There is an ongoing discussion on whether Germany is underinvesting and whether it could do more to increase its growth through investment. An analysis of recent trends produced by Roubini (subscription only; referenced today in Bloomberg) shows that German investment is low when measured against its current ability to invest, and is unlikely to significantly increase in coming years, capping output growth. German structural and policy justifications are not irrational, although they are short-sighted; and current trends represent a missed opportunity to stimulate the economy, while limiting growth potential possible positive spillovers to the rest of the Eurozone.
Although households have historically been net saver, in the past three years the government has become a net saver as well. The government is giving priority to fiscal consolidation; reducing debt levels permanently and faster than required by the European rules. They are worried about long-term demographic trends and the expected age-related spending as the population is projected to decrease and age. On the private sector side, reforms to the pension scheme and energy sector limit the cost-effectiveness of investment. Once firms decide to establish in other countries, Germany loses these opportunities to expand its industry. In addition, households and corporations continue to deleverage and credit remains relatively anemic.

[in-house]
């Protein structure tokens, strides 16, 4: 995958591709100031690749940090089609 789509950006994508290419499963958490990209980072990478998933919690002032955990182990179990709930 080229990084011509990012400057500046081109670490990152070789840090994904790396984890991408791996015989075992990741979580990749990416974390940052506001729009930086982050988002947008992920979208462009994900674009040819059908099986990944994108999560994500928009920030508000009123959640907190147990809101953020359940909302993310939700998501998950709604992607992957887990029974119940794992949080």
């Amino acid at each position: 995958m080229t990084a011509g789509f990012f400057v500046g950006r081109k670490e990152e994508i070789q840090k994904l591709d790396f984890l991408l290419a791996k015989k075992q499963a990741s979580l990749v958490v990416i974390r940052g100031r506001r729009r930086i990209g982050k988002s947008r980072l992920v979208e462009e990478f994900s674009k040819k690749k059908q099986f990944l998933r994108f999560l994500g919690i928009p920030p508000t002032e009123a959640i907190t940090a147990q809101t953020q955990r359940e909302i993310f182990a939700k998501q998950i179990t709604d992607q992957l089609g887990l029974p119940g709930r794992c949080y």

Present conditions could lead to a scenario in which Germany overheats at a very low growth rate. Persistent low growth (and the corresponding low potential output) would make it harder to finance the expected demographic trends. Moreover, current conditions present a missed opportunity for an infrastructure push that impacts potential output growth and helps to correct macroeconomic imbalances. Eventually, it will limit EZ growth, and the ability of Germany to remain the engine of growth and the leader that facilitates the EZ’s move to a transfer union.